Perhaps… but therein lies the dilemma that faced not only me at the time, but students today. What defines a successful education? Is it a high ACT score? Is it going to college and getting that “perfect” job? Is it ranking in the top 10% of your class? What exactly is educational success?
If you define education success by being in the top 10% in your class, you are automatically saying that being at 11% isn’t good enough. Remember, not everyone can be in the top 10% (I learned that in math class). Perhaps academic success should be looked at differently. Perhaps the cookie-cutter approach isn’t a good working model anymore. All students are different. Students with disabilities have an Individualized Education Plan (IEP). This plan is individualized for the student to assist him, or her, with their educational success. But, it is individualized, custom-built, so to speak, for them. What if each student had a customized plan just for him or her? Educational success could, then, be defined based on the individual. It may be a bit of a far-fetched idea, but this approach has worked in the area of students with disabilities. And, schools are using Response to Intervention (RTI) now. This is an approach on learning that would have been unheard of when I was a kid. Each child is an individual and learns differently. RTI aims to give children a variety of ways to learn things. Some kids learn better through manipulating items, maybe in a lab setting. Others can merely read about the lab experiment and learn it, while others learn better hearing about the lab.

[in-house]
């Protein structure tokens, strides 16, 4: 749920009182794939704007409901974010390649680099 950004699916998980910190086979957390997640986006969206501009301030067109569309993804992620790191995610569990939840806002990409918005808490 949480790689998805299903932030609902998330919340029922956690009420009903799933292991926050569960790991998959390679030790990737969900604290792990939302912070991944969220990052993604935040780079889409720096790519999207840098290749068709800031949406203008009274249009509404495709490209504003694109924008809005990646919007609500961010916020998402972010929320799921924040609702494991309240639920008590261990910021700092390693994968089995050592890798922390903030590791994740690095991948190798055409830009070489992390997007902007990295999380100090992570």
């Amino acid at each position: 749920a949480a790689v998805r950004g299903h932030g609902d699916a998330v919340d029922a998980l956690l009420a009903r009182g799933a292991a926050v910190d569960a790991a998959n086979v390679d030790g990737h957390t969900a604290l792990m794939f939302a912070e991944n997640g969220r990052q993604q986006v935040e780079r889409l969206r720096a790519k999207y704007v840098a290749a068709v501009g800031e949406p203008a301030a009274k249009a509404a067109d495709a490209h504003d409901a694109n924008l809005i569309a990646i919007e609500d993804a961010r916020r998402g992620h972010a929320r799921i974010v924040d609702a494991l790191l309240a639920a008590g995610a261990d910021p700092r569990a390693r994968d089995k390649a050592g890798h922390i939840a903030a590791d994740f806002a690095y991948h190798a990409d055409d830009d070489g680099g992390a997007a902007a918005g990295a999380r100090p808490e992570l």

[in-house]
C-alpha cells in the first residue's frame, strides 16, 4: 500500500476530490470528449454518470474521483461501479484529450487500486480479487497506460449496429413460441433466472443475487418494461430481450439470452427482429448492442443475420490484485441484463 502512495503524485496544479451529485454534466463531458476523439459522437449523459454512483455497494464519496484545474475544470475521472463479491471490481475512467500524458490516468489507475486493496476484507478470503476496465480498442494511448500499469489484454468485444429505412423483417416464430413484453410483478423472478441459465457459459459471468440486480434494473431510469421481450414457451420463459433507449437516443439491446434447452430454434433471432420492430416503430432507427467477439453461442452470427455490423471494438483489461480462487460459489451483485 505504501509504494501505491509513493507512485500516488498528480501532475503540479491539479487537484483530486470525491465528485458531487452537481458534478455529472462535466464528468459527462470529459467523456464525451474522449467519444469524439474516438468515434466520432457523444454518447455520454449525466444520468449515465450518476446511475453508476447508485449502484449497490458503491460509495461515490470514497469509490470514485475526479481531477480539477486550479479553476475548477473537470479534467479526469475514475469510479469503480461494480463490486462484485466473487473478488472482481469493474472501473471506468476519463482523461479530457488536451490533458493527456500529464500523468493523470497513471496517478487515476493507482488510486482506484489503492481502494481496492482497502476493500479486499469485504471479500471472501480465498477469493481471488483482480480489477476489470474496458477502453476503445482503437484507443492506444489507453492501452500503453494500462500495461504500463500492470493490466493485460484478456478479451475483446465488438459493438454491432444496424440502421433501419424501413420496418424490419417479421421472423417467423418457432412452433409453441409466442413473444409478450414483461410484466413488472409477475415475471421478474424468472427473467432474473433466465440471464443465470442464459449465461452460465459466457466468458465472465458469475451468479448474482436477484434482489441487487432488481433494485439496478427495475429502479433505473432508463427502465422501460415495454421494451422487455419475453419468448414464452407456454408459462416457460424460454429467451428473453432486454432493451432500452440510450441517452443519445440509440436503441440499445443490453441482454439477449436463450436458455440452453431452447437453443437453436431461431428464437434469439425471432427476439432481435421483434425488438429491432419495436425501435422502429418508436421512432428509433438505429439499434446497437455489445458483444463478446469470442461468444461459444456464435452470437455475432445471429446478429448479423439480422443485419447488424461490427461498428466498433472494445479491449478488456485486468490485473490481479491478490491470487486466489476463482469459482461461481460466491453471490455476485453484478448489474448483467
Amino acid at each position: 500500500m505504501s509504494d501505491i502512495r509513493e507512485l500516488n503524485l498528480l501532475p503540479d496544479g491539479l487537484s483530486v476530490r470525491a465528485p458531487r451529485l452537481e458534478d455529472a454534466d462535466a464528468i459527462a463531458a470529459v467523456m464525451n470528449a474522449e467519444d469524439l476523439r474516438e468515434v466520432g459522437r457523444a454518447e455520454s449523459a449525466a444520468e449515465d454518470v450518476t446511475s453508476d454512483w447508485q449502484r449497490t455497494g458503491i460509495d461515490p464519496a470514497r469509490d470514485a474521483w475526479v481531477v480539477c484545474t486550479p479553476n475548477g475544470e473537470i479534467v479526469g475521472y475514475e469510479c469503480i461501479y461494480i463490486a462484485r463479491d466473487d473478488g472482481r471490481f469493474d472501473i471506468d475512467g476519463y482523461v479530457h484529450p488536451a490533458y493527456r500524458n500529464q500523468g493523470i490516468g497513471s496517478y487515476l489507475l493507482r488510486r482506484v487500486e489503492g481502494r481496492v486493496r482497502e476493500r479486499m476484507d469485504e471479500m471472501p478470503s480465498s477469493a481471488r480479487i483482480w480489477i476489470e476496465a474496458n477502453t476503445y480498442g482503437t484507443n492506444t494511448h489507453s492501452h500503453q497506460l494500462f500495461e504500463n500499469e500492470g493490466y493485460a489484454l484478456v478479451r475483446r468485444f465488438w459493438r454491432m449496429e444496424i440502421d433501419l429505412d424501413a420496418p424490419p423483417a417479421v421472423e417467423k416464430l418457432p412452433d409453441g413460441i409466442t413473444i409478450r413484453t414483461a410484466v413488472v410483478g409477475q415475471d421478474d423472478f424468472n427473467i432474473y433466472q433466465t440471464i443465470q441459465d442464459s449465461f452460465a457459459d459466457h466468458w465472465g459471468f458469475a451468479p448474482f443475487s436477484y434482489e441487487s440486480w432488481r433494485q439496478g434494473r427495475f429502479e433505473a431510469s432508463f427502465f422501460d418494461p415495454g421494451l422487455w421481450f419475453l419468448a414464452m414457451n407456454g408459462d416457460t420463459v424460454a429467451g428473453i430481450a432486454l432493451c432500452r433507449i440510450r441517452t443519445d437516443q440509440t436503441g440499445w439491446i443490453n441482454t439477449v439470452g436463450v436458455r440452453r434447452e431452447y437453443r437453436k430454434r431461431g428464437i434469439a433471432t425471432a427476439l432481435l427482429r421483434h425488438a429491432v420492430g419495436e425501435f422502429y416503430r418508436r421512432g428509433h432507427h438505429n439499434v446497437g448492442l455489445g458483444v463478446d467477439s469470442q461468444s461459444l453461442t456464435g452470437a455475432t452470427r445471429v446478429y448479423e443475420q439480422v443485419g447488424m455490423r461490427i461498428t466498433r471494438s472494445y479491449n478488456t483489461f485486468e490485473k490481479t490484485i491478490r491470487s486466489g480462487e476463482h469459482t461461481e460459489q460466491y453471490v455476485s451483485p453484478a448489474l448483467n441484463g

Then we have to ask, are we teaching in order for our kids to get good scores on standardized tests, where the good score is the ultimate goal and learning is the byproduct? Or, rather, is the ultimate goal learning and the good score is the byproduct? I don’t have an answer on this one, but I know during my son’s junior year of high school, it seems like the whole year has been devoted to ACT preparation.
Maybe, just maybe, there is a new and different approach in defining a successful education, one that focuses on the student as an individual, rather than as a number.